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RESEARCH ARTICLE
Year : 2015  |  Volume : 5  |  Issue : 2  |  Page : 57-62

Cancer pattern in a hospital-based registry


1 Department of Pathology, Ahmadu Bello University Teaching Hospital, Zaria; Department of Zaria Cancer Registry, Ahmadu Bello University Teaching Hospital, Zaria, Nigeria
2 Department of Zaria Cancer Registry, Ahmadu Bello University Teaching Hospital, Zaria, Nigeria
3 Department of Pathology, Ahmadu Bello University Teaching Hospital, Zaria, Nigeria

Correspondence Address:
Dr. M O Samaila
Department of Pathology, Ahmadu Bello University Teaching Hospital, Zaria
Nigeria
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Source of Support: None, Conflict of Interest: None


DOI: 10.4103/2278-9596.158815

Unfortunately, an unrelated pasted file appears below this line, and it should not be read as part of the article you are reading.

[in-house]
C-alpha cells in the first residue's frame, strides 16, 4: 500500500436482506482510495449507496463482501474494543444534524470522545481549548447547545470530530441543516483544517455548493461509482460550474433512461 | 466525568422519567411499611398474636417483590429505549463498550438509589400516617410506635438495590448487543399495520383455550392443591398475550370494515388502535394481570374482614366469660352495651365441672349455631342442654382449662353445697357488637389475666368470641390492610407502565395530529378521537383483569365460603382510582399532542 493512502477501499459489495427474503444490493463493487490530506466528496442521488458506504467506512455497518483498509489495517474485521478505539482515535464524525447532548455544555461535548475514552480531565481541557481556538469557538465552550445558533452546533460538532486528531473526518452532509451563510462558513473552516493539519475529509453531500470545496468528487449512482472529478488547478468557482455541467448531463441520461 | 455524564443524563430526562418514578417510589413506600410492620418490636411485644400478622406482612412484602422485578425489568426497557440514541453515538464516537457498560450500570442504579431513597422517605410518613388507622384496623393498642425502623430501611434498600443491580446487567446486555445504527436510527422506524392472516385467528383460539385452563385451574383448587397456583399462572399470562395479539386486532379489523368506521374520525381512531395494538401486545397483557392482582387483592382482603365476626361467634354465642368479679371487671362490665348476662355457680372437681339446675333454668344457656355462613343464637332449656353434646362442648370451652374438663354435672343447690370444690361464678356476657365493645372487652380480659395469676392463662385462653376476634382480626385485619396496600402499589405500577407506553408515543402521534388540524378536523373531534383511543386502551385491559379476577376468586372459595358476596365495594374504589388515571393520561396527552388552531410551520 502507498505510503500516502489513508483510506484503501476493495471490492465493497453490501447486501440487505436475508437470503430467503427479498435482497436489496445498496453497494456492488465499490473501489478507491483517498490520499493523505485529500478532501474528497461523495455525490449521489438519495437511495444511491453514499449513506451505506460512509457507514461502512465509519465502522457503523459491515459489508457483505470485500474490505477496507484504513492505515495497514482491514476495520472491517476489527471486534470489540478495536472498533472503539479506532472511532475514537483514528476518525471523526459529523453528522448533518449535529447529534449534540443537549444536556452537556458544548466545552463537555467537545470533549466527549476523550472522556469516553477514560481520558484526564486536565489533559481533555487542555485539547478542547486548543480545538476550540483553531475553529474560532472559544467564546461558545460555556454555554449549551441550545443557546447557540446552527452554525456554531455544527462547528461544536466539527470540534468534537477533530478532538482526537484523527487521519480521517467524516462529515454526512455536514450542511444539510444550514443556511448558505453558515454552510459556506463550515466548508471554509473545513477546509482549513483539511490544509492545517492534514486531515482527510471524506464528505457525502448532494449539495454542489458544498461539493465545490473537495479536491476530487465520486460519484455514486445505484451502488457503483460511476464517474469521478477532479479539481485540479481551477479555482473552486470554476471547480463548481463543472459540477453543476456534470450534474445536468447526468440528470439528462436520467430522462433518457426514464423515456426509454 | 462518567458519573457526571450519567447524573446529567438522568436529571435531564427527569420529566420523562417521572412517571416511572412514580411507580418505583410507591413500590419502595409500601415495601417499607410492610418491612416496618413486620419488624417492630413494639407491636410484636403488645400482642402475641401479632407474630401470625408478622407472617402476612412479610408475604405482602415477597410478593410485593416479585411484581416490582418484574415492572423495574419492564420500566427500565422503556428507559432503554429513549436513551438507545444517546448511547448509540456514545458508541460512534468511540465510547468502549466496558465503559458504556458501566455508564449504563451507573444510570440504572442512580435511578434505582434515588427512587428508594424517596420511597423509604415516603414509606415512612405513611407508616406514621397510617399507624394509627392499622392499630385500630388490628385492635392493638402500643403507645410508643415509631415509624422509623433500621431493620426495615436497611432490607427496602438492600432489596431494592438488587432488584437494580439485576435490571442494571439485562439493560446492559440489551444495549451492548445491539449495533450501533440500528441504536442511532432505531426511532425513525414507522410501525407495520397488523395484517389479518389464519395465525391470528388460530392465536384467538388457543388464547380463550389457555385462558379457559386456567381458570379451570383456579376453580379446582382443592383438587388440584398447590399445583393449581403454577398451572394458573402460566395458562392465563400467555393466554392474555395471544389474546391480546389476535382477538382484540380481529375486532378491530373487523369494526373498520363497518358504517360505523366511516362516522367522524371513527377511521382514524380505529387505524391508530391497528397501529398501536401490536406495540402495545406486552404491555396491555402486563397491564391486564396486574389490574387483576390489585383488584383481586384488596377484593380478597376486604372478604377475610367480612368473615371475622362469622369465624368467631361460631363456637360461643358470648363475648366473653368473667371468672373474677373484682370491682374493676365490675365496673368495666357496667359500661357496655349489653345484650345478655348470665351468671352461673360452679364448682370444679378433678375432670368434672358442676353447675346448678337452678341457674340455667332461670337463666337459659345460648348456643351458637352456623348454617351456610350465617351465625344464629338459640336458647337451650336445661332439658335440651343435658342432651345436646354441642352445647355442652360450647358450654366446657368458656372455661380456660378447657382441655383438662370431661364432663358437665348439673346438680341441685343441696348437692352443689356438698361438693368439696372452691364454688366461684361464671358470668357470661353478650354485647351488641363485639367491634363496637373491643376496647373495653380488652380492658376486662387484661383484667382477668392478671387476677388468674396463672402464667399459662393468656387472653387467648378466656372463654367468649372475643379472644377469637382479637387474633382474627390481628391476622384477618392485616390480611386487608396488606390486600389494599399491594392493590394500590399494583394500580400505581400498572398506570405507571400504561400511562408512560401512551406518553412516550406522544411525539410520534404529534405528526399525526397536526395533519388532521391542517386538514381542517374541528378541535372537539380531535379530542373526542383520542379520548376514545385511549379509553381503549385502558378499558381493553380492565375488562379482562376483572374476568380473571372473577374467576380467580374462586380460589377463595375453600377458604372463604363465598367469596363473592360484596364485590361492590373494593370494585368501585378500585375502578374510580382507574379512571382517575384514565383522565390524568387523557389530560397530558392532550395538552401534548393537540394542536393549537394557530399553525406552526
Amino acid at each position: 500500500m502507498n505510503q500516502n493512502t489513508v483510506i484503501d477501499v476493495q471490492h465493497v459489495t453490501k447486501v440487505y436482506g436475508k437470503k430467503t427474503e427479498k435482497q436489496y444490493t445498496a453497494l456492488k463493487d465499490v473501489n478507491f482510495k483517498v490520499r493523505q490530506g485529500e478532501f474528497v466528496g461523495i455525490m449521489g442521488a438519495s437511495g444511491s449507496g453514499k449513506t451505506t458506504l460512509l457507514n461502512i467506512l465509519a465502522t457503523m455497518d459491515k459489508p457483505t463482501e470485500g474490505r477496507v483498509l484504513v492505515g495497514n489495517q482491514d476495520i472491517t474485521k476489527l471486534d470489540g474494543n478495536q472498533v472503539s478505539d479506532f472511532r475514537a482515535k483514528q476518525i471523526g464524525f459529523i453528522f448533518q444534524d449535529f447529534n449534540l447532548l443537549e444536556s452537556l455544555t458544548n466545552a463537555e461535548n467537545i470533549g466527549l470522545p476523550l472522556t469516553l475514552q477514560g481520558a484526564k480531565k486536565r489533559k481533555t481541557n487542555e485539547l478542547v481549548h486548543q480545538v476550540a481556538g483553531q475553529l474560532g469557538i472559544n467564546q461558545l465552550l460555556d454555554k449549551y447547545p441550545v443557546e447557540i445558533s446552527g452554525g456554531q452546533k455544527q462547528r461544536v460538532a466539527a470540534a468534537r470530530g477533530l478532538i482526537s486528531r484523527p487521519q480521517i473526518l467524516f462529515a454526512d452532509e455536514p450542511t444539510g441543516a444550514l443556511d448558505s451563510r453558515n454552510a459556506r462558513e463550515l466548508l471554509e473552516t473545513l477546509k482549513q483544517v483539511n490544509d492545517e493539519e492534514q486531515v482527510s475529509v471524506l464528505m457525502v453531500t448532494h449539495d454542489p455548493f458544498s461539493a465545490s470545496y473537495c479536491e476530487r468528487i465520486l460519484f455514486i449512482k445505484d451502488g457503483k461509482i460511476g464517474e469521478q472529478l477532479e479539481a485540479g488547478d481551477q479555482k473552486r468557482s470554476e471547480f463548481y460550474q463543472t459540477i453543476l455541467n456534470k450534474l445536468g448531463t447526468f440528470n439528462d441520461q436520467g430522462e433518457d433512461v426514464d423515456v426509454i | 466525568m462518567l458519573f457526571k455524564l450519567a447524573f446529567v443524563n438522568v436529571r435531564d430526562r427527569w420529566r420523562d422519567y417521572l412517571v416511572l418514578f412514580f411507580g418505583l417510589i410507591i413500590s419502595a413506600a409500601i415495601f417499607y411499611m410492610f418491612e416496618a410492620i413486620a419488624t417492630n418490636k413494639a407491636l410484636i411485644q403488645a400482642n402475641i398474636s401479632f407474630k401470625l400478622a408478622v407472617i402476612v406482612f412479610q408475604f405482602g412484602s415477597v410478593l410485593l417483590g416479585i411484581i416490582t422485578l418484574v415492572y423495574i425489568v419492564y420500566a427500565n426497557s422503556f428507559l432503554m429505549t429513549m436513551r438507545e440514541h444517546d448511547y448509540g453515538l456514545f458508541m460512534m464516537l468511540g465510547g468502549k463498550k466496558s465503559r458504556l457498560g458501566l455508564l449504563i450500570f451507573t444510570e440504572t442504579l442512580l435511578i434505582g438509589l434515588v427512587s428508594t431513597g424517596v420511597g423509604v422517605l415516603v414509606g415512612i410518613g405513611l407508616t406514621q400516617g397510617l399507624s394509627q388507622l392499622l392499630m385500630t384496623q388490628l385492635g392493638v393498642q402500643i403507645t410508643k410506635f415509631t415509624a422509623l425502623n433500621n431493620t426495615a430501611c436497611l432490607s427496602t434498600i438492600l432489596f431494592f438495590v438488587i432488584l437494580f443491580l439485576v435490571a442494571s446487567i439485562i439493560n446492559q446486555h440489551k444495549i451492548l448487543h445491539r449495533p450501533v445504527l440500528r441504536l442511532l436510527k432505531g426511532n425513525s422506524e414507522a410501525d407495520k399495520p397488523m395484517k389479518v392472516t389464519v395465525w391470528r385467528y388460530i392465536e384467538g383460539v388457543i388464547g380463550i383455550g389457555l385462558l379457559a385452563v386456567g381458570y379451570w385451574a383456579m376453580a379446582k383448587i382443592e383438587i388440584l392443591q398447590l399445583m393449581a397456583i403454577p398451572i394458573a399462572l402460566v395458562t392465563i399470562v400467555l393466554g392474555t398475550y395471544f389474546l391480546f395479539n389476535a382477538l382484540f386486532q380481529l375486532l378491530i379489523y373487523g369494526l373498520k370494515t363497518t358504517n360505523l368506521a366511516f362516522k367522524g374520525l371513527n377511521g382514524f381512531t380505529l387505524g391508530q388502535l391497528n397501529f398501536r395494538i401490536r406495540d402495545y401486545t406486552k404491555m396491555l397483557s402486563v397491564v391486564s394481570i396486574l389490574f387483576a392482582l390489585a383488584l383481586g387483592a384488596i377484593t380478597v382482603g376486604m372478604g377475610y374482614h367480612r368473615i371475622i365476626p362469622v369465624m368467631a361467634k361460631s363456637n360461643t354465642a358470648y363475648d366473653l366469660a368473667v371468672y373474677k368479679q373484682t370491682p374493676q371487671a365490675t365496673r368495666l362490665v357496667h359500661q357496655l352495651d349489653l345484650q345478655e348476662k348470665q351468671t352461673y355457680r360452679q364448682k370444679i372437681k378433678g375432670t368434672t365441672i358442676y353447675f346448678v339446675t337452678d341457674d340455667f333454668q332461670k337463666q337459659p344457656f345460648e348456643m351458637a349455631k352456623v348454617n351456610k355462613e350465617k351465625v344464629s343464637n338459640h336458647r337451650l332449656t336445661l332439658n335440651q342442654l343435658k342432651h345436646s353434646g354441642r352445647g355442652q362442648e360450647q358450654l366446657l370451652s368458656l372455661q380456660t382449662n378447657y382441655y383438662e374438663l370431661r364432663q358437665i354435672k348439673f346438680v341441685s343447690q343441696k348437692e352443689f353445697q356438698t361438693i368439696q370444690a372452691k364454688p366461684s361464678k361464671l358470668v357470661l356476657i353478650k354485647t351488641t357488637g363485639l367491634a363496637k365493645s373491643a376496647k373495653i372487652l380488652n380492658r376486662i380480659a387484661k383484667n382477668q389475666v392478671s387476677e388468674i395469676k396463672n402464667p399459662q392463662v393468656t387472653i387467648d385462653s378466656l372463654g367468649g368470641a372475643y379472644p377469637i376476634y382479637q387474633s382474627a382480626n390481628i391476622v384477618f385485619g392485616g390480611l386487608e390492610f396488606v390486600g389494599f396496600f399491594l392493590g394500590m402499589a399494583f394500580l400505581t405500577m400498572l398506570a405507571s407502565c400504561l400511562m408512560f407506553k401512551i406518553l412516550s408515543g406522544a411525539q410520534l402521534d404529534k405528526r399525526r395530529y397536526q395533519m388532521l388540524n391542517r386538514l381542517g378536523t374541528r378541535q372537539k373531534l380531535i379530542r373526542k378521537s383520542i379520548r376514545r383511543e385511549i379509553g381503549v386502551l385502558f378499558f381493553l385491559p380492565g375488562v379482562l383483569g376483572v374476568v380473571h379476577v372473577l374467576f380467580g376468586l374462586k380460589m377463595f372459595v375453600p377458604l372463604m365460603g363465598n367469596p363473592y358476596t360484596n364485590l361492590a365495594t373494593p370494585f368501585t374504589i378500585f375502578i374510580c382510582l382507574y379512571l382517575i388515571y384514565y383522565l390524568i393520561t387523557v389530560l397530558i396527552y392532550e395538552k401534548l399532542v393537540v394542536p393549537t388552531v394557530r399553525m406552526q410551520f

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Background: The Zaria Cancer Registry (ZCR) documents cancer cases within Zaria and environ with the objective of monitoring, planning, and screening of population at risk of developing cancer. The objective of this paper is to review the pattern and distribution of cancers as documented in the ZCR. Materials and Methods: A 5-year analysis of cancer cases recorded from January 2009 to December 2013 was made. Data sourced were grouped into those primarily from the hospital (A) and referrals from hospitals within (B) and outside (C) Kaduna state. Data compilation was done using CANREG4 software and the International Classification of Diseases (ICD)-0 classification and coding system. Results: A total of 2,536 new cancers were recorded with 1,014 males and 1,522 females. Cancer diagnosis from the histology of primary disease cases accounted for 86.3%, while cytology diagnosis cases comprised 10.6%. Over 90% of the diagnosis was based on symptomatic presentation by patients, while 81.6% were well-differentiated cancers. The peak age distribution was in 4 th -6 th decades of life in 58.9% cases, while 138 cancers were recorded in children aged 10 years and below. A total of 68 (2.7%) cases were also recorded in adolescents. Morphologically, squamous cell carcinoma (SCC), adenocarcinoma (not otherwise specified (NOS)), and infiltrating duct carcinoma were the commonest. About 60% of patients received two or more treatment modalities. Conclusion: The cancer distribution pattern from this registry is reflective of the cancer distribution in the larger population. Breast cancer was most common in females and ranked first overall, while prostate cancer was the commonest in males. This information is useful in planning for effective cancer screening, prevention, and management.


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